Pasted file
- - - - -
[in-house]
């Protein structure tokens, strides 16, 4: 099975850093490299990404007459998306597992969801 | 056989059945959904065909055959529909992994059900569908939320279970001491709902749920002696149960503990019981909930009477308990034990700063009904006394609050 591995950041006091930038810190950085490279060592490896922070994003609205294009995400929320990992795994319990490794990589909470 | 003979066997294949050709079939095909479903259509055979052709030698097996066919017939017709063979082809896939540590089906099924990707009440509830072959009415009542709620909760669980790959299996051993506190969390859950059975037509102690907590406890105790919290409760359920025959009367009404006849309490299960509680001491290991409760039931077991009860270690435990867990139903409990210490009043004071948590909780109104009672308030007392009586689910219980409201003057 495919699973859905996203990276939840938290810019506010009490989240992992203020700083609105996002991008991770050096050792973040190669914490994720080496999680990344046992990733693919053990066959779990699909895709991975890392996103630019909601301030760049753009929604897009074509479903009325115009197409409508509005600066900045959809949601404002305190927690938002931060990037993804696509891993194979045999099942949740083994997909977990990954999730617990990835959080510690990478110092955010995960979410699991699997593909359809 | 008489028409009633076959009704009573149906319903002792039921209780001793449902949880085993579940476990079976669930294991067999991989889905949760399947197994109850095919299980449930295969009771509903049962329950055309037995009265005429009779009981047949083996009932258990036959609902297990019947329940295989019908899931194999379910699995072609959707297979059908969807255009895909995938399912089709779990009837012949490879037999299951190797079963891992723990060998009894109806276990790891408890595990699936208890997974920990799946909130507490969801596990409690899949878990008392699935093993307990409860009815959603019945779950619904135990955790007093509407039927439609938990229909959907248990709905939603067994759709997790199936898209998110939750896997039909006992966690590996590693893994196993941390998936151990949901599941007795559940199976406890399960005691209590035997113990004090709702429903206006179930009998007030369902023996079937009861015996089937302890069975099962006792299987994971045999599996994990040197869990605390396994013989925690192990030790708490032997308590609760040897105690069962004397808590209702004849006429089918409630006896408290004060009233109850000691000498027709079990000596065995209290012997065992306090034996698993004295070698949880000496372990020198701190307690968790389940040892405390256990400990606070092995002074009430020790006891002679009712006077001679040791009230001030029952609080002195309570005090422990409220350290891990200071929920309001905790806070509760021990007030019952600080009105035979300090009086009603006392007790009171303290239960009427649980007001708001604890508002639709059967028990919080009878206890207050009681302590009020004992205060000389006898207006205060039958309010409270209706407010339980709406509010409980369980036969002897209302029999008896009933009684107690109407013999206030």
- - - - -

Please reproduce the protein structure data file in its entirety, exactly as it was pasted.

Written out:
[in-house]
């Protein structure tokens, strides 16, 4: 099975850093490299990404007459998306597992969801 | 056989059945959904065909055959529909992994059900569908939320279970001491709902749920002696149960503990019981909930009477308990034990700063009904006394609050 591995950041006091930038810190950085490279060592490896922070994003609205294009995400929320990992795994319990490794990589909470 | 003979066997294949050709079939095909479903259509055979052709030698097996066919017939017709063979082809896939540590089906099924990707009440509830072959009415009542709620909760669980790959299996051993506190969390859950059975037509102690907590406890105790919290409760359920025959009367009404006849309490299960509680001491290991409760039931077991009860270690435990867990139903409990210490009043004071948590909780109104009672308030007392009586689910219980409201003057 495919699973859905996203990276939840938290810019506010009490989240992992203020700083609105996002991008991770050096050792973040190669914490994720080496999680990344046992990733693919053990066959779990699909895709991975890392996103630019909601301030760049753009929604897009074509479903009325115009197409409508509005600066900045959809949601404002305190927690938002931060990037993804696509891993194979045999099942949740083994997909977990990954999730617990990835959080510690990478110092955010995960979410699991699997593909359809 | 008489028409009633076959009704009573149906319903002792039921209780001793449902949880085993579940476990079976669930294991067999991989889905949760399947197994109850095919299980449930295969009771509903049962329950055309037995009265005429009779009981047949083996009932258990036959609902297990019947329940295989019908899931194999379910699995072609959707297979059908969807255009895909995938399912089709779990009837012949490879037999299951190797079963891992723990060998009894109806276990790891408890595990699936208890997974920990799946909130507490969801596990409690899949878990008392699935093993307990409860009815959603019945779950619904135990955790007093509407039927439609938990229909959907248990709905939603067994759709997790199936898209998110939750896997039909006992966690590996590693893994196993941390998936151990949901599941007795559940199976406890399960005691209590035997113990004090709702429903206006179930009998007030369902023996079937009861015996089937302890069975099962006792299987994971045999599996994990040197869990605390396994013989925690192990030790708490032997308590609760040897105690069962004397808590209702004849006429089918409630006896408290004060009233109850000691000498027709079990000596065995209290012997065992306090034996698993004295070698949880000496372990020198701190307690968790389940040892405390256990400990606070092995002074009430020790006891002679009712006077001679040791009230001030029952609080002195309570005090422990409220350290891990200071929920309001905790806070509760021990007030019952600080009105035979300090009086009603006392007790009171303290239960009427649980007001708001604890508002639709059967028990919080009878206890207050009681302590009020004992205060000389006898207006205060039958309010409270209706407010339980709406509010409980369980036969002897209302029999008896009933009684107690109407013999206030």